Saturday, December 8, 2007

Racial Disparity in Recovery Funding!

White verses Black has no place in disaster and recovery funding. We demand FEMA explain what they based their funding decision on. Louisiana had nearly 80% of the storm damage from two hurricanes and received only 55% of federal relief funds. Mississippi, with 23% of the damage, received 45%of the relief funds. Of the 70% of homes that were destroyed or severely damaged in New Orleans they were owned or rented by low-income people and families that was comprised of vulnerable populations, predominantly minority, immigrants, elderly, disabled and 68% of that were black, and of that number 57% of pre-Katrina residents were renters in New Orleans. Why did Mississippi get a larger percentage of the money based on the percentage of damage. Is it partisan politics or White verses Black, Biloxi, Mississippi, is 71% white, with a mayor, governor, and two senators who are all Republicans. New Orleans. Louisiana, was 68% black pre- Katrina, with a mayor, governor, and one senator who are Democrats and one Republican senator. Which ever it is, it has no place in a declared disaster and recovery program. This is an American outrage that demonstrates that there is continuing shame of racial division in our country. It is unacceptable to selectively grant funds based on race or politics. FEMA’s discretion should be used in a fair and equitable manner. We urge all concerned citizens take a stand. We call on Louisiana Governor Kathleen B. Blanco, Governor-Elect Bobby Jindal and Louisiana Attorney General Charles C. Foti to thoroughly investigate FEMA’s award of funds to Mississippi and Louisiana.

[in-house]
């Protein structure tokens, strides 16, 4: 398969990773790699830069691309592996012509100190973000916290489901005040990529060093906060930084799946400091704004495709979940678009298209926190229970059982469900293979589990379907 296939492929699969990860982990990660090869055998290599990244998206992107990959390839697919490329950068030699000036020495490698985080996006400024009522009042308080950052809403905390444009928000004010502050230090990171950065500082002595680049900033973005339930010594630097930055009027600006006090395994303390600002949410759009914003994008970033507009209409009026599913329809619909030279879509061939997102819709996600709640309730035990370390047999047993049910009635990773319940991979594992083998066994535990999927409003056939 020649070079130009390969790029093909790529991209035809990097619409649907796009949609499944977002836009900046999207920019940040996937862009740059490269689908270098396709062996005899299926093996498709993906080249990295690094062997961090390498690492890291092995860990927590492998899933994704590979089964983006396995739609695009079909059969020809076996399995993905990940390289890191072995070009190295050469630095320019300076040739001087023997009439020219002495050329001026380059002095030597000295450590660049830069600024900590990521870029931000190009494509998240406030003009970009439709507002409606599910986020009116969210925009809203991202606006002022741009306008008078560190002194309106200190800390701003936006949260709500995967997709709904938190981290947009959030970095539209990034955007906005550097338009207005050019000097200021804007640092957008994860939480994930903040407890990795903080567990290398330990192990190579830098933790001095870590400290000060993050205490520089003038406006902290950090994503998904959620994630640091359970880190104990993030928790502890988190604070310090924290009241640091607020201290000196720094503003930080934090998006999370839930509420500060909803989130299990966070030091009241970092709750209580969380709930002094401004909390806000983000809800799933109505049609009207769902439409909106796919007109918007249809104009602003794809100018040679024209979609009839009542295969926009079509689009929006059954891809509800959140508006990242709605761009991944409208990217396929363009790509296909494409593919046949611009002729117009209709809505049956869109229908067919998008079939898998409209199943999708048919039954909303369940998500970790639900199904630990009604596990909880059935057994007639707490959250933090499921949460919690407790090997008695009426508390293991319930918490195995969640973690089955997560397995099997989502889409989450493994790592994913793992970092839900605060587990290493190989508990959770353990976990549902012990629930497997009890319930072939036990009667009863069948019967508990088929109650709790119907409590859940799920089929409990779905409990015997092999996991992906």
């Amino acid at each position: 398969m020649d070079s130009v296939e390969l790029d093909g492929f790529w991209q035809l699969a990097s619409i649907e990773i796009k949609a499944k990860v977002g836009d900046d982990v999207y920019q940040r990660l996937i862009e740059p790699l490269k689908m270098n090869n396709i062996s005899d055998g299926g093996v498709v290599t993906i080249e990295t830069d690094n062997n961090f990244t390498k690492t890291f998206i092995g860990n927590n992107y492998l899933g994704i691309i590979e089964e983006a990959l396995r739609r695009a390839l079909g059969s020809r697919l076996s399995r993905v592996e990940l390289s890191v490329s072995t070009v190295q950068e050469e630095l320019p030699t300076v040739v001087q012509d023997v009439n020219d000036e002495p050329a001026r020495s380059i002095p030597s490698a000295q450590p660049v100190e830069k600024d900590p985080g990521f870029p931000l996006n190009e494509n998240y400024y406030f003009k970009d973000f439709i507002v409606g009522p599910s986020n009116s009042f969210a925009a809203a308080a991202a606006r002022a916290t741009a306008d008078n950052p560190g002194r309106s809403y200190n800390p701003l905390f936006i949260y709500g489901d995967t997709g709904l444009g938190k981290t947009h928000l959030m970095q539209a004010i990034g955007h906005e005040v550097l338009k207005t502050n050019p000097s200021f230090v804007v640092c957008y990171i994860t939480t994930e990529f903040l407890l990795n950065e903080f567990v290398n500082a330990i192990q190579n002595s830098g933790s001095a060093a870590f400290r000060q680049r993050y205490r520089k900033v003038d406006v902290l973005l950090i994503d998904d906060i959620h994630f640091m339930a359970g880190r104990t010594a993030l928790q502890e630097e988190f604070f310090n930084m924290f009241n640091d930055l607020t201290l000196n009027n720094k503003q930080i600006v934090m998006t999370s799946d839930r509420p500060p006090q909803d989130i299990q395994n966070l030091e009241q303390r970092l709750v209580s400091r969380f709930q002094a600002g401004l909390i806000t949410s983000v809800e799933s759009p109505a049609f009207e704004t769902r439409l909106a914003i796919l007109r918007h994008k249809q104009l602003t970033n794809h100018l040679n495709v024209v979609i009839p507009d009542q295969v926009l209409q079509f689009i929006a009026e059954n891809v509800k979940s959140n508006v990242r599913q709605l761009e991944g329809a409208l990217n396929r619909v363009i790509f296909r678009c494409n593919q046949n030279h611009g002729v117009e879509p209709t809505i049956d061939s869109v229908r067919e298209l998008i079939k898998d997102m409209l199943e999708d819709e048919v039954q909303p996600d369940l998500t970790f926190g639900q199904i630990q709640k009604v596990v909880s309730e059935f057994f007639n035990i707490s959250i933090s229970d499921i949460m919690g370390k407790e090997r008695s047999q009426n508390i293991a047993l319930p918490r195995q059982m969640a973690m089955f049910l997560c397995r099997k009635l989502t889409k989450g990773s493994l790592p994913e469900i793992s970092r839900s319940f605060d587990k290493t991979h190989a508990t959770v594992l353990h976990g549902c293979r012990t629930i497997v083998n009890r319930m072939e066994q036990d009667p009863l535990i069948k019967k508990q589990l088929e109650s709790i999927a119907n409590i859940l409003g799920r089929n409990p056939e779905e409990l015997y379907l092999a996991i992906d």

The Governor and State Attorney General should do everything in their power to ensure that the people of Louisiana’s constitutional rights are protected.
We also call on NAACP, Revs. Jesse Jackson, Al Sharpton to take up the fight to insure the rights of the people of Louisiana are protected and unequal treatment by FEMA is put to an end. It is time for us to express our outrage at such a blatant injustice, and it should not be aloud to continue.

1 comment:

Anonymous said...

I can't speak for all of those implications, which if true are heinous, but I would caution against assuming they are absolutely true.

Rather than put the responsibility only in the lap of racism and partisonship, I would look at the different ways in which each state's elected officials and volunteer services reacted to the storms. I think you will find a huge difference that does not relate to race, but to political expediency.